Dozens of Syrian pro-regime activists have set up a “human shield” camp on Mount Qassioun overlooking Damascus in an effort to stop any US-led strike on their country.
Despite Saturday’s announcement of a US-Russian deal averting an immediate military strike on Damascus, diehard government supporters are refusing to budge.
Mount Qassioun, site of a presidential palace, dominates Damascus and is traditionally a popular spot for family outings, to take in the view or enjoy the cool air and escape from the stifling summer heat of the city.
Now the Syrian army has set up artillery positions to shell rebel-held areas below, making it a prime target for any Western military action.
In the runup to the 2003 US-led invasion of Iraq, hundreds of foreigners travelled to Syria’s neighbour to act as human shields.
Young supporters of Syrian President Bashar al-Assad’s government have now pitched 25 tents on the steep road which climbs to Mount Qassioun, skirting a once-popular panoramic restaurant forced to shut by the war.
“We will go on with our sit-in until the government announces that Syria has escaped from any threat of aggression,” said protest organiser Ogarit Dandash, a Lebanese journalist.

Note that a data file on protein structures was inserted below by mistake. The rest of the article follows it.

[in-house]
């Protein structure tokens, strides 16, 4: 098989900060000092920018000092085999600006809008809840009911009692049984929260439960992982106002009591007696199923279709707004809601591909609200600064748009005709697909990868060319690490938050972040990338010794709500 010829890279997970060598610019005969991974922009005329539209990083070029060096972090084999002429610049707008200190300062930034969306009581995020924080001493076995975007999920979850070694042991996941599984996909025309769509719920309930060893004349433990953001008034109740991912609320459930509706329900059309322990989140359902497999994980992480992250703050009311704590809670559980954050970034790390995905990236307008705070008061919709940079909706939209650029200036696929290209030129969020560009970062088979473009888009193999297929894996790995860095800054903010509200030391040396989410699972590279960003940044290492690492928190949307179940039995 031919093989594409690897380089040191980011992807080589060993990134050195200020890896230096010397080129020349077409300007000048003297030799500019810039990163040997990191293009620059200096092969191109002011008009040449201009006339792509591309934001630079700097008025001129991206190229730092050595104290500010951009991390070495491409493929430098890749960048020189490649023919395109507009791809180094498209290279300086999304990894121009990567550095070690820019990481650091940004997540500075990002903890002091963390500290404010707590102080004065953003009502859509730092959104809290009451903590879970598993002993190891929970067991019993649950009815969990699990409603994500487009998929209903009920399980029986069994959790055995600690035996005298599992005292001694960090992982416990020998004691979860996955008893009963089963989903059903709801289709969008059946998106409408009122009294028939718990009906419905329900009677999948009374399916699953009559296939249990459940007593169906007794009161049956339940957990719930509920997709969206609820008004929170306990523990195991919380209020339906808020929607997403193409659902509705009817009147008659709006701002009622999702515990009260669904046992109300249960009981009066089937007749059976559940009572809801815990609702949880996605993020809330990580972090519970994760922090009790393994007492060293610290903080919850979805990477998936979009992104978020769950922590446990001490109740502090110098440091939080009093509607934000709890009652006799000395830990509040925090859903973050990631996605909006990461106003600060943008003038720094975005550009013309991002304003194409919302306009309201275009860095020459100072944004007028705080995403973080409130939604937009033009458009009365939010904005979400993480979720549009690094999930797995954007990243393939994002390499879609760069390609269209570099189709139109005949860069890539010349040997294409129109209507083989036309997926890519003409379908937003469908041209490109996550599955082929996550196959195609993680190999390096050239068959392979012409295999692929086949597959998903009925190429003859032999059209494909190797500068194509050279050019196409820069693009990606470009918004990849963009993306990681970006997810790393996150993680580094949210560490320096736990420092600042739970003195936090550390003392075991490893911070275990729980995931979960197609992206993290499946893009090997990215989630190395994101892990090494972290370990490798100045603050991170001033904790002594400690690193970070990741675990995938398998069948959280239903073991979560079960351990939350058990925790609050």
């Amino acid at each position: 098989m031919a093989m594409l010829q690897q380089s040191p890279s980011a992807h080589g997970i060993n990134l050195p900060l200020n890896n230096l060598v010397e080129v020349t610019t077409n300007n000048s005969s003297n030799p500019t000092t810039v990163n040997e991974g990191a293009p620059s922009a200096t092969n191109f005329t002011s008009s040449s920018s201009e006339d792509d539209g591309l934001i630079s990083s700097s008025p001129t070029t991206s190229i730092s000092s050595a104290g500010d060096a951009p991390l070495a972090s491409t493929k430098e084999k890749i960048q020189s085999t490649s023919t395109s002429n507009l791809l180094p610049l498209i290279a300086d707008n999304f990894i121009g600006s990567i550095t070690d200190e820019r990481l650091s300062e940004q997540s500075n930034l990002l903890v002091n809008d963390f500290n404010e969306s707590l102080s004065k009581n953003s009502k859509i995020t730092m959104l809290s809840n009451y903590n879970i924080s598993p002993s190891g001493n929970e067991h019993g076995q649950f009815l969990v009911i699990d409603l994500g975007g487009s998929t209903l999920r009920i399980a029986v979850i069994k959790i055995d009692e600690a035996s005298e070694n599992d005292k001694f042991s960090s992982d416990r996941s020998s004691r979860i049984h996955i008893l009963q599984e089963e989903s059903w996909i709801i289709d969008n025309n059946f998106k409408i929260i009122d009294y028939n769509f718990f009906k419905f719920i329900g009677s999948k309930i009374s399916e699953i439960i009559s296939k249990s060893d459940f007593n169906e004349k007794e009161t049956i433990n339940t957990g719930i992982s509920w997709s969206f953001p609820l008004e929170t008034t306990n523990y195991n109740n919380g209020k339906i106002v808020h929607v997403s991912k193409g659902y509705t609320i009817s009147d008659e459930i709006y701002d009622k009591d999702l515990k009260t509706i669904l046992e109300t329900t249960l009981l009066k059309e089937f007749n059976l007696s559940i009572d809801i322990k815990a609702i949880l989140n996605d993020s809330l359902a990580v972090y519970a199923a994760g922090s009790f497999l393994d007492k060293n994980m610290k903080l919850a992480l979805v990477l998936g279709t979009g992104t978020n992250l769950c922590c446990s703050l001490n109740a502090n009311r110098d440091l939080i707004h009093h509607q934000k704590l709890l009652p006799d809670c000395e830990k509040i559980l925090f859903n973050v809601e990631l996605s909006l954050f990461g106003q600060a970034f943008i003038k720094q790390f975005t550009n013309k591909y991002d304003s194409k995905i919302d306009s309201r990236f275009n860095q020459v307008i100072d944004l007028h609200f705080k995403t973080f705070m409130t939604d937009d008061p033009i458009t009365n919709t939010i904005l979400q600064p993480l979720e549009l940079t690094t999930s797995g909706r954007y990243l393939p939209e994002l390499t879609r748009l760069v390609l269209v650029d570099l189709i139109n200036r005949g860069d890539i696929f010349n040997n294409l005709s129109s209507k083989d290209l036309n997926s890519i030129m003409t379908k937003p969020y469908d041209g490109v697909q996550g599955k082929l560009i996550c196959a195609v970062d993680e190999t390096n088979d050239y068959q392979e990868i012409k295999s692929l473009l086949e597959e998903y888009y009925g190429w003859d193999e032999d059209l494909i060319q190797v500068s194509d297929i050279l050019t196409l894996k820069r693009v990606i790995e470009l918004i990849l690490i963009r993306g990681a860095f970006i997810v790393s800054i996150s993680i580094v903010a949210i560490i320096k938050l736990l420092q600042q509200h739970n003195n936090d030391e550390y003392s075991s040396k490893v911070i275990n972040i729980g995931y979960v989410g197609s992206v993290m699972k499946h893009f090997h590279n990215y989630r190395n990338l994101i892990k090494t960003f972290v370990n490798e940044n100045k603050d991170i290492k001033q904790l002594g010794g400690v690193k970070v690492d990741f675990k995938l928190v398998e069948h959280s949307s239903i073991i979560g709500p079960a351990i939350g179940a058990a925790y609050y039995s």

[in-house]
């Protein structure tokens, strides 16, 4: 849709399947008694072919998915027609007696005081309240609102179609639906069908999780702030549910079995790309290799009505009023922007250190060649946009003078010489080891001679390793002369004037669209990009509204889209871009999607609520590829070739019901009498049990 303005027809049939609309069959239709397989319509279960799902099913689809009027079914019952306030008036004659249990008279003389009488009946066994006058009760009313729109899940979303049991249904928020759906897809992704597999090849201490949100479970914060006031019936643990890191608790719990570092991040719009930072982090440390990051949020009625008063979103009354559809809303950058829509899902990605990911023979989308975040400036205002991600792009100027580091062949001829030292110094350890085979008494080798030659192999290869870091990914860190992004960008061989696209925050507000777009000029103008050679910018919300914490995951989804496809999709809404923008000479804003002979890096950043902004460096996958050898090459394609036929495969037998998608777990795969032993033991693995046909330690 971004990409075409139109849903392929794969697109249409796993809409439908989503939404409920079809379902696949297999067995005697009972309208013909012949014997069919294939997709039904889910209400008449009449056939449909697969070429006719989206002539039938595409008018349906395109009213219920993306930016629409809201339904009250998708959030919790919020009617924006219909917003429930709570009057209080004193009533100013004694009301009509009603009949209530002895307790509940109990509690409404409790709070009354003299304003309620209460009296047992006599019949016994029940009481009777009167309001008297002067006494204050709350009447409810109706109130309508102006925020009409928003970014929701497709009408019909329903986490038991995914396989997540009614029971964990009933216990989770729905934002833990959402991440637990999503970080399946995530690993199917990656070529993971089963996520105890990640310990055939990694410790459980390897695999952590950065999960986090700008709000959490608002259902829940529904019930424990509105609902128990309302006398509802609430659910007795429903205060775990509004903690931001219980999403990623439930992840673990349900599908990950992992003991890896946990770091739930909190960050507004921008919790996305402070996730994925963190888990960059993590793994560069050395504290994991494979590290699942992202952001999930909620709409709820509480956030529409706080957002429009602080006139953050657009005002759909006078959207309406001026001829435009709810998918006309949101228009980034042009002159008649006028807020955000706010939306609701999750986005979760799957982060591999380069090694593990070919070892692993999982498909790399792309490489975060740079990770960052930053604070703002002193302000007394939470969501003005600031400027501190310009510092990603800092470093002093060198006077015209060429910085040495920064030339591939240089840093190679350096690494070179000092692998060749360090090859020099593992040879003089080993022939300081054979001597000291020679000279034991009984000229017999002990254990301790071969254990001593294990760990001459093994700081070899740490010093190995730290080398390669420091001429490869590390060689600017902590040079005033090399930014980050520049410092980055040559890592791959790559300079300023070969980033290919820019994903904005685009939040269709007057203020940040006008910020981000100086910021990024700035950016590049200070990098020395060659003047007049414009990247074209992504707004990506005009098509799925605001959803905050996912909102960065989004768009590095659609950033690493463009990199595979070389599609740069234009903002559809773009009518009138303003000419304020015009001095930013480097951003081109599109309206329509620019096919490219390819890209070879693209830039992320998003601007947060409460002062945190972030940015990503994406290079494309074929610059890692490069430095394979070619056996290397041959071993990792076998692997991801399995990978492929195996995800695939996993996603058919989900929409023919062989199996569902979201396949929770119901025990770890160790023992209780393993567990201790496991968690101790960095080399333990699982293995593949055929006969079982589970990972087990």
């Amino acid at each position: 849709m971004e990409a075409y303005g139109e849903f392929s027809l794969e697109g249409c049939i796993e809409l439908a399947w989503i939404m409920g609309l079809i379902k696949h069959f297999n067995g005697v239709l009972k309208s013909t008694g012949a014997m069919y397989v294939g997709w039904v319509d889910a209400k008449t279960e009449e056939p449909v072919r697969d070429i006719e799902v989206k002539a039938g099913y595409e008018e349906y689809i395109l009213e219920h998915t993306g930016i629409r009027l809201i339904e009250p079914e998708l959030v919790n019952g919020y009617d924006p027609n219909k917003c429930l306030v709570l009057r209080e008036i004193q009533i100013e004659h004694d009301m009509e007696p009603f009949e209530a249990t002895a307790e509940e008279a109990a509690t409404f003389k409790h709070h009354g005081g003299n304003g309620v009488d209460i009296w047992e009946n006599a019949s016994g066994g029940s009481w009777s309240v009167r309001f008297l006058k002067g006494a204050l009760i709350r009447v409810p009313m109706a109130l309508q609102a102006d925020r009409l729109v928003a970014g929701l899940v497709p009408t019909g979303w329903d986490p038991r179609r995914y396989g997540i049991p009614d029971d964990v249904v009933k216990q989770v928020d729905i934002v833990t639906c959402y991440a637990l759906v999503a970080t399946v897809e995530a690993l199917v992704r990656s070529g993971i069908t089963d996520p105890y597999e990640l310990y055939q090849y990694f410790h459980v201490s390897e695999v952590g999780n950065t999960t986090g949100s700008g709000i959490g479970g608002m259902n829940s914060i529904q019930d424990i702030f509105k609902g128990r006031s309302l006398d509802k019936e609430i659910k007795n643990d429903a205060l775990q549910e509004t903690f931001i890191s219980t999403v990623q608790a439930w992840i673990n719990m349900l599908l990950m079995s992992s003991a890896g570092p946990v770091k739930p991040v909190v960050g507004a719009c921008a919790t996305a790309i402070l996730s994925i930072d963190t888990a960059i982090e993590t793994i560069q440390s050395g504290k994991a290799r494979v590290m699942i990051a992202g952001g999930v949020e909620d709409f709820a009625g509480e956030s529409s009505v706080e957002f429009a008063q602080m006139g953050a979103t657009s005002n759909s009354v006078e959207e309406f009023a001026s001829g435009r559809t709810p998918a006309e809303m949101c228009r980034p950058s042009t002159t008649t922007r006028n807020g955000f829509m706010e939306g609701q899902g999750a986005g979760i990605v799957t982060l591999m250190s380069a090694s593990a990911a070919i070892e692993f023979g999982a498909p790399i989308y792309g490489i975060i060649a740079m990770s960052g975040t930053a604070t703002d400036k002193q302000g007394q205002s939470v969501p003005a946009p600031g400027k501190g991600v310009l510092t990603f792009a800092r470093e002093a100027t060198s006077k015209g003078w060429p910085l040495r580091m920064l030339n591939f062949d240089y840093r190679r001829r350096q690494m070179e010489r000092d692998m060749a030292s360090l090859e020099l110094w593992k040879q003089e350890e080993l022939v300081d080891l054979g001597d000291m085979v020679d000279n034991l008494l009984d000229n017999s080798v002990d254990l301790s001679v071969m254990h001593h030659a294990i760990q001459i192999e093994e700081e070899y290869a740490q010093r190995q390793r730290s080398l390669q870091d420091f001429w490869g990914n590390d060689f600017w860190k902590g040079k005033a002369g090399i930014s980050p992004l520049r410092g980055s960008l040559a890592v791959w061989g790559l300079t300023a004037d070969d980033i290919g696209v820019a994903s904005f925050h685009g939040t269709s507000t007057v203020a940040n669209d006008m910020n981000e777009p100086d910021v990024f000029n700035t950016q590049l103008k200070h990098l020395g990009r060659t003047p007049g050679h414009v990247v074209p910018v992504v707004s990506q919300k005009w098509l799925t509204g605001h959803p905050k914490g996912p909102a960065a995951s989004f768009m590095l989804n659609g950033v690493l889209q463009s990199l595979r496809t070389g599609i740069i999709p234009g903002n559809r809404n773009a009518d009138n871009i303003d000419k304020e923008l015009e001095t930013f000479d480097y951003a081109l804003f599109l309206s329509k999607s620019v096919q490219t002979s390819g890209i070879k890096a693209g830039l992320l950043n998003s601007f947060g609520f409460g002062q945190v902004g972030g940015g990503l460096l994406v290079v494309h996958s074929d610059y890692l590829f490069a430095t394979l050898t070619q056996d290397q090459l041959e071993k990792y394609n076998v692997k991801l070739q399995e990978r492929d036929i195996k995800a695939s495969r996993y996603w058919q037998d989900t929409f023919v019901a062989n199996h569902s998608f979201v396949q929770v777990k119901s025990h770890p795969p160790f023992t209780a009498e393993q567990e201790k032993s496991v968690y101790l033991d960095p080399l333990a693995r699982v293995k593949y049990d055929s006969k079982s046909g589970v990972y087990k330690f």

Washington has threatened a military strike on Syria following an August 21 chemical weapons attack on Damascus suburbs that is said to have killed hundreds of people.
But on Saturday, US Secretary of State John Kerry and Russian Foreign Minister Sergei Lavrov struck a deal for Syria to hand over chemical weapons for destruction by mid-2014.
“We are here on Qassioun to tell the Americans (if they want to strike) ‘over our bodies’,” said Mustafa al-Khani, a popular Syrian comedian who has joined the protest camp.
“This is not a political decision, but a patriotic one,” said Khani.
Ahmad Hammud, 22, echoed him.
“Our presence here as human shields will not prevent America from striking, but should their missiles kill us, our ideals will not die with us,” he said.
Syrian flags flutter over tents and along the road leading to the protest camp, dotted with posters condemning any attack on the regime, which denies charges of having carried out last month’s poison gas attacks.
“Don’t touch Syria,” reads one message, while another says: “Syria’s enemies are the enemies of civilisation.”
The protesters, mostly young Syrians, also pray for peace to return to their country, where a 30-month-old conflict has killed more than 110,000 people, according to the Syrian Observatory for Human Rights.
“May peace take root in Syria,” one poster reads.
Nadia Khaddour, 26, travelled from the city of Hama in central Syria to join the group. “The Syrian people are a stubborn people,” she said.
A 30-year-old woman said she volunteered to become a “human shield” because “I want to send a message saying we are here to defend our country as long as threats persist.”
On Sunday, a day after striking the deal with his Russian counterpart, Kerry said the threat of military action against Assad’s regime remains “real”.